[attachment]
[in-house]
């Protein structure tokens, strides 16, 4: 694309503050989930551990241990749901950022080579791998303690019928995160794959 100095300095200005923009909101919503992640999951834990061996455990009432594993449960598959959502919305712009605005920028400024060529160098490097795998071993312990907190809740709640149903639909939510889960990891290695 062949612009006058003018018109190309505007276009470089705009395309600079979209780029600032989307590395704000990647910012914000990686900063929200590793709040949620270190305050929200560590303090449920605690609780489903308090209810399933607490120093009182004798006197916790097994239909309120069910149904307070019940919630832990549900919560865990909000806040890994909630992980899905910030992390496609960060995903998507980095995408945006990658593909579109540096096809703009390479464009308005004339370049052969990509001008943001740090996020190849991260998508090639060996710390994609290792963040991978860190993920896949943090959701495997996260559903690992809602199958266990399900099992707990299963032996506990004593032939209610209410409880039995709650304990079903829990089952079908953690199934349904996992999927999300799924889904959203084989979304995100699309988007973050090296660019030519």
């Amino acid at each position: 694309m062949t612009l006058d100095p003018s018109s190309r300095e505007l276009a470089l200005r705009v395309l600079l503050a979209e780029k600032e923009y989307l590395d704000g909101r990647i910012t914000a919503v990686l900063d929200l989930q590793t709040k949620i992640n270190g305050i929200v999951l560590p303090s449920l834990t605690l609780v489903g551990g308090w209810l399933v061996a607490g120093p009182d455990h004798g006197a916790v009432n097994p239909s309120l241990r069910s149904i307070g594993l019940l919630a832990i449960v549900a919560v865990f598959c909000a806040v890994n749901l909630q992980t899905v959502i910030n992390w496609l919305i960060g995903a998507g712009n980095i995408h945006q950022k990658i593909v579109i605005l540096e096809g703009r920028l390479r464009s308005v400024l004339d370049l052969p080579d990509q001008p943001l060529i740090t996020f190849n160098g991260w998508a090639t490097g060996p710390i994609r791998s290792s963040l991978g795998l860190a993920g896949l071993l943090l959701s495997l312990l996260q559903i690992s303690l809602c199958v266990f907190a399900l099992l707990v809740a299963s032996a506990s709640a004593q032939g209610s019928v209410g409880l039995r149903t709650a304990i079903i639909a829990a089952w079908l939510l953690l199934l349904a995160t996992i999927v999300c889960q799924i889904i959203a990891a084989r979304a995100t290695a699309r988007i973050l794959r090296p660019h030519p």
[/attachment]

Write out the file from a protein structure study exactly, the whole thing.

[in-house]
């Protein structure tokens, strides 16, 4: 694309503050989930551990241990749901950022080579791998303690019928995160794959 100095300095200005923009909101919503992640999951834990061996455990009432594993449960598959959502919305712009605005920028400024060529160098490097795998071993312990907190809740709640149903639909939510889960990891290695 062949612009006058003018018109190309505007276009470089705009395309600079979209780029600032989307590395704000990647910012914000990686900063929200590793709040949620270190305050929200560590303090449920605690609780489903308090209810399933607490120093009182004798006197916790097994239909309120069910149904307070019940919630832990549900919560865990909000806040890994909630992980899905910030992390496609960060995903998507980095995408945006990658593909579109540096096809703009390479464009308005004339370049052969990509001008943001740090996020190849991260998508090639060996710390994609290792963040991978860190993920896949943090959701495997996260559903690992809602199958266990399900099992707990299963032996506990004593032939209610209410409880039995709650304990079903829990089952079908953690199934349904996992999927999300799924889904959203084989979304995100699309988007973050090296660019030519």
């Amino acid at each position: 694309m062949t612009l006058d100095p003018s018109s190309r300095e505007l276009a470089l200005r705009v395309l600079l503050a979209e780029k600032e923009y989307l590395d704000g909101r990647i910012t914000a919503v990686l900063d929200l989930q590793t709040k949620i992640n270190g305050i929200v999951l560590p303090s449920l834990t605690l609780v489903g551990g308090w209810l399933v061996a607490g120093p009182d455990h004798g006197a916790v009432n097994p239909s309120l241990r069910s149904i307070g594993l019940l919630a832990i449960v549900a919560v865990f598959c909000a806040v890994n749901l909630q992980t899905v959502i910030n992390w496609l919305i960060g995903a998507g712009n980095i995408h945006q950022k990658i593909v579109i605005l540096e096809g703009r920028l390479r464009s308005v400024l004339d370049l052969p080579d990509q001008p943001l060529i740090t996020f190849n160098g991260w998508a090639t490097g060996p710390i994609r791998s290792s963040l991978g795998l860190a993920g896949l071993l943090l959701s495997l312990l996260q559903i690992s303690l809602c199958v266990f907190a399900l099992l707990v809740a299963s032996a506990s709640a004593q032939g209610s019928v209410g409880l039995r149903t709650a304990i079903i639909a829990a089952w079908l939510l953690l199934l349904a995160t996992i999927v999300c889960q799924i889904i959203a990891a084989r979304a995100t290695a699309r988007i973050l794959r090296p660019h030519p």